what is a dime worth?

I’m wondering about the expression “turning on a dime.”

It came to mind recently and then again the other day.

First it was when my dad had a bird hit his shoulder and then drop dead. We were at the windmill with him again last week, showing him how it now works. Then this bird fell at his feet. He says it is the first time that’s ever happened to him.


He asked why I was taking a photo of the bird. I wasn’t sure why, either. (You can click on this photo to see it larger, if you are curious. No pressure.)

He was happy when he came out of the windmill that it was no longer there. I didn’t tell him that the wind pushed it to the next step.

What you don’t see won’t spook you.

The fact is that it most likely hit one of the blades of the mill and then hit him on the way down. The fact is that it probably happens often, but not with my father.


Last time we were there, the inside was not open. Somehow seeing up to the top made it feel even more powerful.

I think powerful is the operable word here. Or lack of it.

Two days ago, a woman from our community was killed in a car crash. A young woman, younger than me, leaving a husband and son. And many friends and relatives in a state of shock.

So the phrase comes up. Life can change on a dime.

So what does it mean?

Here is a plausible explanation and source:

The expression “can turn on a dime” means “has a very tight turning radius“. A dime is a very small American coin, 17.91 mm diameter. In this expression, it illustrates just how small the turning radius is. (A tight or small turning radius is an advantage in handling a car.)

By extension, anything that can “turn on a dime” can make a radical change in direction very quickly.

Yes, this is the power of the phrase. And how fragile it all is.



2 thoughts on “what is a dime worth?

  1. Thanks for your thoughts , I just watered all your plants, they were all quite thirsty , I first dropped off miso soup to my neighbor ronna Wallace , her husband Albert just died of a heart attack this morning upon getting out of bed. I hugged her and told her I will be there anytime she needs, then I brought the other two quarts of soup to Roy and finally let go of the tears I was holding in, first with Roy then Lisa then Jessica’s son Jon then her sister. Lisa said tomorrow will be harder not sure how any moment can get any harder. Then back at your house checking that the wires were melting the 16″ of snow, they were in and creating some dripping but still a long way to go, I happened to look at your desk and there sat the book on women saying Kaddish, so I sat and read and was comforted by all who shared and by yours. So thank you for the opportunity to live life as it comes and goes.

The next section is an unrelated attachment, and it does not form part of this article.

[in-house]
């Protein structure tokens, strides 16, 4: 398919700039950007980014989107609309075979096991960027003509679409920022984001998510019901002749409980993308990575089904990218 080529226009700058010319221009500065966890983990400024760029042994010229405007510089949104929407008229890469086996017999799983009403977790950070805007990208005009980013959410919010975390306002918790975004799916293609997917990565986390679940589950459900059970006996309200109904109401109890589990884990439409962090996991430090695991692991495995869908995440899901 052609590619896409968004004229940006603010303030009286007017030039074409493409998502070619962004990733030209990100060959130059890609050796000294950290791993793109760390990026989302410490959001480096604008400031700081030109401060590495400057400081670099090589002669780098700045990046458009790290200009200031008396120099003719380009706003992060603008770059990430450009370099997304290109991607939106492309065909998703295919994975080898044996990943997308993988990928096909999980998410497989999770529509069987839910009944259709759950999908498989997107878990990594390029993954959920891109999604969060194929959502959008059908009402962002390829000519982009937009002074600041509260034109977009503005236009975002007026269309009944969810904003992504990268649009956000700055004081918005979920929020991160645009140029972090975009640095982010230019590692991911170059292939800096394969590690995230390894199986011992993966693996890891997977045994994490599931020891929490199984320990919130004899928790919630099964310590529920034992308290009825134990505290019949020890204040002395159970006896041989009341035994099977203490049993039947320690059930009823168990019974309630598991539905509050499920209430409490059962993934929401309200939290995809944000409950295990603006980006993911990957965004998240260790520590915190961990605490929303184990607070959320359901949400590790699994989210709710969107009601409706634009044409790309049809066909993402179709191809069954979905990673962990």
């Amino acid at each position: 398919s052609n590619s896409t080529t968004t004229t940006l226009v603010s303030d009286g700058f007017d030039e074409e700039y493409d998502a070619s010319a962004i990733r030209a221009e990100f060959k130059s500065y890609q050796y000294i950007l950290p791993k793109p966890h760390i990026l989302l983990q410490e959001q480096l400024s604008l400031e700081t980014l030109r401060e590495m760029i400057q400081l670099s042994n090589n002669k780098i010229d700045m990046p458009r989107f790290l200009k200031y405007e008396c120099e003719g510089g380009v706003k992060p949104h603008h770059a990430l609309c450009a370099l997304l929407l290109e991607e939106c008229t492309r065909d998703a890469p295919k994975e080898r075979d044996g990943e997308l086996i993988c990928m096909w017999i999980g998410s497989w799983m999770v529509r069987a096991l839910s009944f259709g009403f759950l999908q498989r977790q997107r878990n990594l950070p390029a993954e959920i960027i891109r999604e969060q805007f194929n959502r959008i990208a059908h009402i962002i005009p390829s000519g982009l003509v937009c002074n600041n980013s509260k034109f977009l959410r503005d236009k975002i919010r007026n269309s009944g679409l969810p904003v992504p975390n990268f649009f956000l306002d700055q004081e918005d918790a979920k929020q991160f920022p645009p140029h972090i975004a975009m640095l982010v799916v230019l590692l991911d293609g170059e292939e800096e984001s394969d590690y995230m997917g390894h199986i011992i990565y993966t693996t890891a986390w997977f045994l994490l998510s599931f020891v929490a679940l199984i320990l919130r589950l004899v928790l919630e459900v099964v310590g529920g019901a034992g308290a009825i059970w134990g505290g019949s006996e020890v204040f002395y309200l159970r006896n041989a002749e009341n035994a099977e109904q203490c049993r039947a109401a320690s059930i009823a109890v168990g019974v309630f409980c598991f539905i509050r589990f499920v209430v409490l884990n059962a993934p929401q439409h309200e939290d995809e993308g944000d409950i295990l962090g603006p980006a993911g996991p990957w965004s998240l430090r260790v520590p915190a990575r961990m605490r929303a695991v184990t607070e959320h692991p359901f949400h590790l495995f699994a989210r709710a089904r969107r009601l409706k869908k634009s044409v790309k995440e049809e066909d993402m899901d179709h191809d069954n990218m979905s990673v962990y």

Love you

    1. We’re all quite thirsty, aren’t we?
      It’s all a dance, one step forward, one step back, two steps forward, one step back.
      I’m glad my book was helpful–it’s just hard sometimes to see past the present and gain perspective. But sometimes it’s just as important to stay with the moment and let it be hard.
      I love you, my dear friend.

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